Data annotation for automotive radar point clouds is an extremely tedious task. It requires human experts with a lot of experience to accurately identify all radar points which correspond to the objects of interest.
In this data set, only moving objects were annotated. That is, the static environment (trees, poles, curbstones, houses, …) is ignored and also potentially moving objects (parked cars, standing pedestrians) are not annotated.
To ensure high quality annotations, only manually labeled data created by human experts is used.
The 11 Object Classes
Eleven different object classes are labeled:
pedestrian group label is assigned where no certain separation of individual pedestrians can be made.
other class consists of various other road users that do not fit well in any of these categories, e.g., skaters or moving pushcarts.
In addition to the eleven object classes, a
static label is assigned to all remaining points.
All labels were chosen in a way to minimize disagreements between different experts’ assessment, e.g., a large pickup van may have been characterized as car or truck if no large vehicle label had been present.
The 5 Simplified Classes
In addition to the regular 11 classes, a mapping function is provided along with the data set tools which project the majority of classes to a more coarse variant containing only:
This alternative class definition can be utilized for tasks, where a more balanced label distribution is required - for example during the training of a neural network.
For this mapping, the
animal and the
other class are not reassigned.
Instead they may be used, e.g., for a hidden class detection task.
The Labeling Process
Two labels are assigned to each individual detection of a
dynamic object: a
label id and a
label id is an integer describing the semantic class the respective object belongs to.
On the other hand, the
track id identifies single real world objects uniquely over the whole recording time.
That is, all detections of the same object have the same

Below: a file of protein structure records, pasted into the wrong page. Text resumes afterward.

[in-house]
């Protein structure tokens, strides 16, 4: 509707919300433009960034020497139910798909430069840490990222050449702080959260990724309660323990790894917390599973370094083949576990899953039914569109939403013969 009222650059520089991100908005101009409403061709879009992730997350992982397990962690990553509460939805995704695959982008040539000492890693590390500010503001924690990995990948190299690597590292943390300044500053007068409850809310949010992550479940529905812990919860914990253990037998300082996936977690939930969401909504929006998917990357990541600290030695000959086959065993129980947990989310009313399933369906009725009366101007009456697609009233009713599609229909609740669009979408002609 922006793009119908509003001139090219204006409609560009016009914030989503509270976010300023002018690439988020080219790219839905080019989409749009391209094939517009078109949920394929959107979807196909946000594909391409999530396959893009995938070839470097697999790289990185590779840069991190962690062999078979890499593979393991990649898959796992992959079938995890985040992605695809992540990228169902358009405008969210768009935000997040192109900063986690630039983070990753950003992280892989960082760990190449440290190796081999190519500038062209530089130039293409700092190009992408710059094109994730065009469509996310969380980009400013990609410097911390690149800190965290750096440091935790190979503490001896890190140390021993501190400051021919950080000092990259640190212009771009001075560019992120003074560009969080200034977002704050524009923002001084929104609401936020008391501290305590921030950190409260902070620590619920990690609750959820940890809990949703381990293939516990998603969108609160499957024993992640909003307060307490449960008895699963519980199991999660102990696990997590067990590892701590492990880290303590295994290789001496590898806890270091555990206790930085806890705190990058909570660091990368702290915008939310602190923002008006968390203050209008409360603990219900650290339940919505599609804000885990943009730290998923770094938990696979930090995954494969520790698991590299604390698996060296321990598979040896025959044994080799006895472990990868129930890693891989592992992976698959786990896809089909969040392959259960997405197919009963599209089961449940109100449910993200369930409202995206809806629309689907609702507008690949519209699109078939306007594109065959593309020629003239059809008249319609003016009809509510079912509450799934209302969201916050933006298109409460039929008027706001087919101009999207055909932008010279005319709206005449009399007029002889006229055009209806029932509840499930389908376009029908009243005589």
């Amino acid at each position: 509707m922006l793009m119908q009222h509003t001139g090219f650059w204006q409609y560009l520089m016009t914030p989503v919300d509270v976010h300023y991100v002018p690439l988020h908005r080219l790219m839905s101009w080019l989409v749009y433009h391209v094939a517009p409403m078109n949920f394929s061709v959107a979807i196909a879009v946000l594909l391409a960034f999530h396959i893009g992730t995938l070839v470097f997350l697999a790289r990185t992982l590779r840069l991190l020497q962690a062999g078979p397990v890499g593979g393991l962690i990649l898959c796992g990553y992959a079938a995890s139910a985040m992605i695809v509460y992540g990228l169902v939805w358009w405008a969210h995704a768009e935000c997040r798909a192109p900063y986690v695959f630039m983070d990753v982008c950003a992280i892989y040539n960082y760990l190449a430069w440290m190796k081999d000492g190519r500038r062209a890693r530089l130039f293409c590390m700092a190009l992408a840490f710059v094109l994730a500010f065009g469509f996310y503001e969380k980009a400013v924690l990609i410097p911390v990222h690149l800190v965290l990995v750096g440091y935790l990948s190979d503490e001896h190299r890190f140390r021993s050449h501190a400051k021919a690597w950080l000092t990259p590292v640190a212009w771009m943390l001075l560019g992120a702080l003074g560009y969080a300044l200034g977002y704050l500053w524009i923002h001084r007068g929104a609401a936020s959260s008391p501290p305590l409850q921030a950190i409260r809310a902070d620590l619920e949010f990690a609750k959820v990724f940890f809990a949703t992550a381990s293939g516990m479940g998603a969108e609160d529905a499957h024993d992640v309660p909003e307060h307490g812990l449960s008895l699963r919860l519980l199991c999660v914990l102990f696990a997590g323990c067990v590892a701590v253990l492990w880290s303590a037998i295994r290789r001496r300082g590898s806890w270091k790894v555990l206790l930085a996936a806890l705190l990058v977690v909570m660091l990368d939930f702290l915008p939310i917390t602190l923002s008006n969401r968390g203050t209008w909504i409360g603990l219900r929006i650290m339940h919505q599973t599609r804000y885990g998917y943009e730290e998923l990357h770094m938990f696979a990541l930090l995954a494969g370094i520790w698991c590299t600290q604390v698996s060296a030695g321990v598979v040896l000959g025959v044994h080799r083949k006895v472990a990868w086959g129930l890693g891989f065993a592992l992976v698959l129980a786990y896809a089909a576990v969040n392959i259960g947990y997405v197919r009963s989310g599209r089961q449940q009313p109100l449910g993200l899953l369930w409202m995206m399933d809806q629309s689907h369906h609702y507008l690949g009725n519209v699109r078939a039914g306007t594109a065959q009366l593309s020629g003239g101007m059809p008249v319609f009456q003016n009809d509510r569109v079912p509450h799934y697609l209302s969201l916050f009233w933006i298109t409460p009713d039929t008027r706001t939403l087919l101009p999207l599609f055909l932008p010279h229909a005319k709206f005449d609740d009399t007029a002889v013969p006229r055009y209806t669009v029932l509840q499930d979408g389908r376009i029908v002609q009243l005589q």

If an object was occluded for more than 500 ms or if the movement stopped for this period of time (e.g. if a
car stopped at a red light), then a new
track id is assigned as soon as detections of the moving object are measured again.
The labelers were instructed to label the objects in such a way that realistic and consistent object proportions are maintained.
Since automotive radar sensors have a rather low accuracy in the azimuth direction, especially in greater distances the contour of objects is not captured accurately.
For example, deviations in the azimuth direction can cause that an object in front of the ego-vehicle appears much wider than it actually is.
In this case, detections with a non-zero Doppler velocity are reported at positions which are unrealistically far away from the true object’s position. These detections are then not added to the object. This can be seen in the following image, where the encircled detections are not added to the
truck cluster, even though they have a non-zero Doppler velocity:
An object’s true dimensions were estimated by the labelers over the whole time during which detections from the object were measured. This approach causes that at first sight the labeling results seem wrong, since detections with non-zero Doppler close to a moving object are not marked as members of this object. However, this visual impression is in most cases misleading and great care was taken that object dimensions are consistent over time. This choice has the great upside that realistic object extents can be estimated by object detection algorithms.
When looking at detections from multiple sensor scans, one should be careful with the reasoning about whether a detections belongs to an object or not. Due to the movement of the object, its detections are spread out in an earth-fixed coordinate system. Hence, the length of an object is increased proportionally to its velocity and the size of the selected time window. The questions whether a detection belongs to an object should hence be made always with only a single measurement frame displaced in a viewer.
Mirror effects, ambiguities in each measurement dimension as well as false-positive detections from large sidelobes can result in detections with non-zero Doppler which do not belong to any moving object.
These detections have the default label
Hence, simply thresholding all detections in the Doppler dimension does not result in the set of detections that belong to moving road users.